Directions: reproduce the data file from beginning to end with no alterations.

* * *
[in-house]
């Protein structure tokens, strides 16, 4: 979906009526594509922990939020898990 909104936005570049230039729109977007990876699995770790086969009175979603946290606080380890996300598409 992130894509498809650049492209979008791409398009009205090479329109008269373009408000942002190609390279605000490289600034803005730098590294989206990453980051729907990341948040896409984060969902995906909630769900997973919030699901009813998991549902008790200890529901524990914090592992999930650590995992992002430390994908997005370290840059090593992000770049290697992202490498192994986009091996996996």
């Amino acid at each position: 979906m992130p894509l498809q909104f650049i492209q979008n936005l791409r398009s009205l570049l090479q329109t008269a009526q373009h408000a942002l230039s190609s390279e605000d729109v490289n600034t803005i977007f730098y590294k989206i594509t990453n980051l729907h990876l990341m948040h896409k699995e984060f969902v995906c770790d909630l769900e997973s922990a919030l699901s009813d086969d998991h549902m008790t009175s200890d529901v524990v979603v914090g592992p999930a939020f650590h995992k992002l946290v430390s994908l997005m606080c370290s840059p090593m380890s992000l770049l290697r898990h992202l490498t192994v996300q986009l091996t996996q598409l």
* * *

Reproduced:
[in-house]
């Protein structure tokens, strides 16, 4: 979906009526594509922990939020898990 909104936005570049230039729109977007990876699995770790086969009175979603946290606080380890996300598409 992130894509498809650049492209979008791409398009009205090479329109008269373009408000942002190609390279605000490289600034803005730098590294989206990453980051729907990341948040896409984060969902995906909630769900997973919030699901009813998991549902008790200890529901524990914090592992999930650590995992992002430390994908997005370290840059090593992000770049290697992202490498192994986009091996996996």
């Amino acid at each position: 979906m992130p894509l498809q909104f650049i492209q979008n936005l791409r398009s009205l570049l090479q329109t008269a009526q373009h408000a942002l230039s190609s390279e605000d729109v490289n600034t803005i977007f730098y590294k989206i594509t990453n980051l729907h990876l990341m948040h896409k699995e984060f969902v995906c770790d909630l769900e997973s922990a919030l699901s009813d086969d998991h549902m008790t009175s200890d529901v524990v979603v914090g592992p999930a939020f650590h995992k992002l946290v430390s994908l997005m606080c370290s840059p090593m380890s992000l770049l290697r898990h992202l490498t192994v996300q986009l091996t996996q598409l």